A panel featuring three leaders of Bay Area arts proponent organizations held at the Yerba Buena Center for the Arts will spotlight why corporations, governments and citizens in San Francisco and Silicon Valley communities invest in the arts and see great returns. Learn about how San Francisco established and works hard to maintain its place as the arts and culture hub of the West Coast. Created by voters in 1932, the San Francisco Arts Commission is dedicated to making the arts accessible to all through murals and monuments, performance grants, teen programs, and a percent for arts program. The 1969 enactment of San Francisco’s Art Enrichment Ordinance provided a guaranteed funding mechanism for public art acquisition. Today, San Francisco boasts a Civic Art Collection of more than 3,000 public artworks.
United by the efforts of Theatre Bay Area since 1976, the performing arts have also thrived in the 11-county region where 365 theater and dance companies premiere more than 200 new works annually.
Established in 1982, Arts Council Silicon improves the quality of life for Santa Clara County residents by creating and fostering arts and culture throughout the region. The Council’s programs include grant making, fundraising support services for 140 arts organizations and artists, marketing and support services for 600 arts organizations and arts accessibility programs for youth.
Preparing Urban Students for the 21st Century World
Superintendent Carlos A. Garcia
In 2007 Dr. Carlos A. Garcia was named superintendent of the San Francisco Unified School District (SFUSD). Under his leadership, the district has seen consistent improvement in achievement for all students. He also has led the way in developing district policies aimed at graduating all SFUSD students with bilingual skills and the credits required for admission to California’s university system. Before joining SFUSD, Dr. Garcia led several large urban school districts, including Fresno, California, and Clark County (Las Vegas), Nevada, which was the fastest-growing district in the nation during his tenure, averaging one new school opening per month. Superintendent of a highly diverse district, Dr. Garcia often speaks about his own journey of assimilation as a Latino child who grew up in the Barrio of Los Angeles and went on to become one of the nation’s most successful, respected urban school leaders. Despite his acclaim as a superintendent, Dr. Garcia considers himself first and foremost a teacher.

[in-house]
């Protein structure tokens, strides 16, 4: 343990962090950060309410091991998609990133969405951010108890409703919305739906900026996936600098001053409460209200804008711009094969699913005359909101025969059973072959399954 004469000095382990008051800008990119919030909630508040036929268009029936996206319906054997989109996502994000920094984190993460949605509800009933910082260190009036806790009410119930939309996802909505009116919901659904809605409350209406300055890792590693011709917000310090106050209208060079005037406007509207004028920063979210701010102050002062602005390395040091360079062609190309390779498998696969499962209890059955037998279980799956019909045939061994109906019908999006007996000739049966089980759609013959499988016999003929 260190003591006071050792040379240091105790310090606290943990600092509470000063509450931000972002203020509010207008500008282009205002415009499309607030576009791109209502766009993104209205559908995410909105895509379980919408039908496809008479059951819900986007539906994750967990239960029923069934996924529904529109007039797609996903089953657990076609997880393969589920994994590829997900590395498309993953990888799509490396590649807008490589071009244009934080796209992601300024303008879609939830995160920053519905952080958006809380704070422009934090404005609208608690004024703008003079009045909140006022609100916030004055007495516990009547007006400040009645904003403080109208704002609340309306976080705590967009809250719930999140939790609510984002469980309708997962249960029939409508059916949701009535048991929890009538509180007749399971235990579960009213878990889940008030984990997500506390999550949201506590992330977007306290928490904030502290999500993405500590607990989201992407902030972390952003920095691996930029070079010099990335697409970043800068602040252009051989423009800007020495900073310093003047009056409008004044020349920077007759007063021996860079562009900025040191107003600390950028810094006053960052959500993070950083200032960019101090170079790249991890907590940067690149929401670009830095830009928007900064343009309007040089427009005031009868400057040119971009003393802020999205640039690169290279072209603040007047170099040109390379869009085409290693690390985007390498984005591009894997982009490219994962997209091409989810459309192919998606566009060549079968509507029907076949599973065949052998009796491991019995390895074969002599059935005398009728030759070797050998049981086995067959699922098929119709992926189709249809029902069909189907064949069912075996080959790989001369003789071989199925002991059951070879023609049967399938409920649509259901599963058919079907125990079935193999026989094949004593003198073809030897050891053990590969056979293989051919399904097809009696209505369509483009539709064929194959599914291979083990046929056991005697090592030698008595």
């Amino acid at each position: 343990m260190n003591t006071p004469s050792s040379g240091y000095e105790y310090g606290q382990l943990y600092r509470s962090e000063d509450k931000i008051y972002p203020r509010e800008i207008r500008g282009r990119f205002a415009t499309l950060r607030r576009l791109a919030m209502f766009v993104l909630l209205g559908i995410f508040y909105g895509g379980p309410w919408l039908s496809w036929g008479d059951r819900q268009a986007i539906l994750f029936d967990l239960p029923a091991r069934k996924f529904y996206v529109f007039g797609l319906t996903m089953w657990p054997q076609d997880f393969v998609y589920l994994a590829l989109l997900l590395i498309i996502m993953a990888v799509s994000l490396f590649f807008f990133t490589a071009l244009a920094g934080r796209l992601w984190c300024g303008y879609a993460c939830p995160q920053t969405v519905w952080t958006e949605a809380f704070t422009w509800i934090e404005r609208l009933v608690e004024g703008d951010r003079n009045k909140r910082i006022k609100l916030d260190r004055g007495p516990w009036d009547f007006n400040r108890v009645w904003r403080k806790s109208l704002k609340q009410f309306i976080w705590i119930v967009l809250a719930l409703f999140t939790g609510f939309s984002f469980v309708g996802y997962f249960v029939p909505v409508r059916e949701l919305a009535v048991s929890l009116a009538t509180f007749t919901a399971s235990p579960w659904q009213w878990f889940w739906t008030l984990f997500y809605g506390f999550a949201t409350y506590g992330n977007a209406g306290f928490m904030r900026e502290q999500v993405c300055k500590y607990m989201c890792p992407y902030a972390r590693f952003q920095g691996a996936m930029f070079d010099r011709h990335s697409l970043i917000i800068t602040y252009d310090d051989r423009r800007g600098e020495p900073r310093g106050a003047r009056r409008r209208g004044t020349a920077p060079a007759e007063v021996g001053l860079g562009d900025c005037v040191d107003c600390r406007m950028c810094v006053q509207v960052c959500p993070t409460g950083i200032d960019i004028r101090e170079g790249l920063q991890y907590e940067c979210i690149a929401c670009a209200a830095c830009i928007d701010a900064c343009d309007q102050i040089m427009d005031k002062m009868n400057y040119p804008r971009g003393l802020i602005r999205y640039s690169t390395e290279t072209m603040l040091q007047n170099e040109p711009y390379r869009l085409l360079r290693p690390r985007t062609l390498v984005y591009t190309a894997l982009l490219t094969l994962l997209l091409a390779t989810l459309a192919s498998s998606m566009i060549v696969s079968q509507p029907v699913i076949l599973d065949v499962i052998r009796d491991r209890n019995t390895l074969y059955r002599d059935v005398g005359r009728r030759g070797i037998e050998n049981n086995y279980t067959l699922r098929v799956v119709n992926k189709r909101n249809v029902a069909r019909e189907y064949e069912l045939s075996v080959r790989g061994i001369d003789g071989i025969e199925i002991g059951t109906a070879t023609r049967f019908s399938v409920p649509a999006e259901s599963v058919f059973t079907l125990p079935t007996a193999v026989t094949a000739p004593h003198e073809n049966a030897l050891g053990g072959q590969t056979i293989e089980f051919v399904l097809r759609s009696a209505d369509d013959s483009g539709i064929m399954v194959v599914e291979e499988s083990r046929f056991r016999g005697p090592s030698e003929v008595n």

Ruth Asawa San Francisco School of the Arts (SOTA)
Since 1982, the Ruth Asawa San Francisco School of the Arts (SOTA) has provided students with a rigorous and inspiring high school program in both artistic and academic disciplines. Students in grades 9-12 are admitted to SOTA through an audition and portfolio process. Once admitted, they are exposed to a rich curriculum that encompasses all aspects of the visual and performing arts. For example, students learn the intricacies of stagecraft, whether they aspire to be performers (actors, dancers, singers, musicians), directors, set or lighting designers, sound engineers, or playwrights. Painters, sculptors, videographers, musicians, and digital editors learn collaboratively in an environment that stresses creative and independent thinking as well as excellence and high achievement. SOTA students are not only taught by a staff of highly credentialed teachers, but also work alongside artists from the community who specialize in their chosen artistic disciplines. The Ruth Asawa San Francisco School of the Arts has been nationally recognized for its program, which serves one of the most ethnically diverse student populations in the city. This session is timely as Gwinnett County Public Schools hopes to develop its own performing arts high school in the coming years.
Innovative Pathways to Literacy for English-Language Learners
San Francisco Unified’s highly diverse student population includes over 16,000 English-language learners, a significant portion of the district’s enrollment. SFUSD meets the needs of these students through a comprehensive program of “English Learner Pathways” designed to help students develop the high levels of literacy needed for academic success. One approach that has drawn national attention is the Dual Language Immersion Pathway, which educates English-speaking students with children whose home language is Cantonese, Korean, Mandarin, or Spanish. The innovative delivery model involves teaching students in the target language beginning in kindergarten, with the goal being to produce high levels of literacy in both languages among all the students by the end of elementary school. The Dual Language Immersion Pathway is popular with SFUSD parents and attracts frequent visitors from across the country eager to learn new ways of effectively educating large numbers of English-language learners.
Technology for Teaching and Learning in 21st Century Urban Schools
When the topic is transforming education for 21st Century learners, the role of technology invariably comes into play. Schools everywhere look for innovative ways to make instruction more relevant and engaging for students who have never known a world without technology. Teachers seek to personalize learning with digital and web-based content so every student can achieve at higher levels. Meanwhile districts must meet accountability mandates that depend on access to timely, accurate data about how their students are performing. To support all these demands effectively, a robust and efficient technology infrastructure must be in place. At the same time budget constraints and issues of equitable access to technology resources present daunting challenges to large, urban districts like SFUSD and GCPS. Staff from the information technology department will discuss how SFUSD is addressing these challenges, and share what is on the horizon for a district situated in close proximity to some of the world’s leading technology companies.